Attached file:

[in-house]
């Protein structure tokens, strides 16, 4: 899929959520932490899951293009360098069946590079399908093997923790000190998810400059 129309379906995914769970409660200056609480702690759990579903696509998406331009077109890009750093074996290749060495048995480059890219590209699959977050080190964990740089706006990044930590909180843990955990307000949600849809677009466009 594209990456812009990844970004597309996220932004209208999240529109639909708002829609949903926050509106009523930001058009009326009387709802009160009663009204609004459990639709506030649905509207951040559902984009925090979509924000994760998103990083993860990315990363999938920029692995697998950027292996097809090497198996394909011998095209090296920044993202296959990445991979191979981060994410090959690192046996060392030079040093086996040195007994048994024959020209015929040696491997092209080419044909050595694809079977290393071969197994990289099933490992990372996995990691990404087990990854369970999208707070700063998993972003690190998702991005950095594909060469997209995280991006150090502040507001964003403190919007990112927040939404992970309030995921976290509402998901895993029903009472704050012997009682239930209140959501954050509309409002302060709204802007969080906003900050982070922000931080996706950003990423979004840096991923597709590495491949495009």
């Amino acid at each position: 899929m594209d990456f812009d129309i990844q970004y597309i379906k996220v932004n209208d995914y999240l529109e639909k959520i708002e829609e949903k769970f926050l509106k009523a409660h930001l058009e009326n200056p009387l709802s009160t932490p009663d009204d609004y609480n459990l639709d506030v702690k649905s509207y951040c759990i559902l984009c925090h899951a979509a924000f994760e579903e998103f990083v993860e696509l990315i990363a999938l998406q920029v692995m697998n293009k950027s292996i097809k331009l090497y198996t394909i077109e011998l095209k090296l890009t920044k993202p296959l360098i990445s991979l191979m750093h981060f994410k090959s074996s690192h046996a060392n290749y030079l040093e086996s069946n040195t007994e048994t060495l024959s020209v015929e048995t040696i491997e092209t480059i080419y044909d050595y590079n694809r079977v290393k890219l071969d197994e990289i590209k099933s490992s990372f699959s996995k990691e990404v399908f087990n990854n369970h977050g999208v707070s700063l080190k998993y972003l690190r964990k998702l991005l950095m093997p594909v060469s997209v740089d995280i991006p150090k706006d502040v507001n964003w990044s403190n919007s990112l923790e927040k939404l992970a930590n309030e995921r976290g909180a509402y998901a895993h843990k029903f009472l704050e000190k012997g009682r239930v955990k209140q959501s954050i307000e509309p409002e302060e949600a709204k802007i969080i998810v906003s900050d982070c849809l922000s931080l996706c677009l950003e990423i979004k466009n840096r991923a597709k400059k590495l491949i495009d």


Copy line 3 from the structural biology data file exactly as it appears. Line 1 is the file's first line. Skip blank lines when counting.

């Amino acid at each position: 899929m594209d990456f812009d129309i990844q970004y597309i379906k996220v932004n209208d995914y999240l529109e639909k959520i708002e829609e949903k769970f926050l509106k009523a409660h930001l058009e009326n200056p009387l709802s009160t932490p009663d009204d609004y609480n459990l639709d506030v702690k649905s509207y951040c759990i559902l984009c925090h899951a979509a924000f994760e579903e998103f990083v993860e696509l990315i990363a999938l998406q920029v692995m697998n293009k950027s292996i097809k331009l090497y198996t394909i077109e011998l095209k090296l890009t920044k993202p296959l360098i990445s991979l191979m750093h981060f994410k090959s074996s690192h046996a060392n290749y030079l040093e086996s069946n040195t007994e048994t060495l024959s020209v015929e048995t040696i491997e092209t480059i080419y044909d050595y590079n694809r079977v290393k890219l071969d197994e990289i590209k099933s490992s990372f699959s996995k990691e990404v399908f087990n990854n369970h977050g999208v707070s700063l080190k998993y972003l690190r964990k998702l991005l950095m093997p594909v060469s997209v740089d995280i991006p150090k706006d502040v507001n964003w990044s403190n919007s990112l923790e927040k939404l992970a930590n309030e995921r976290g909180a509402y998901a895993h843990k029903f009472l704050e000190k012997g009682r239930v955990k209140q959501s954050i307000e509309p409002e302060e949600a709204k802007i969080i998810v906003s900050d982070c849809l922000s931080l996706c677009l950003e990423i979004k466009n840096r991923a597709k400059k590495l491949i495009d």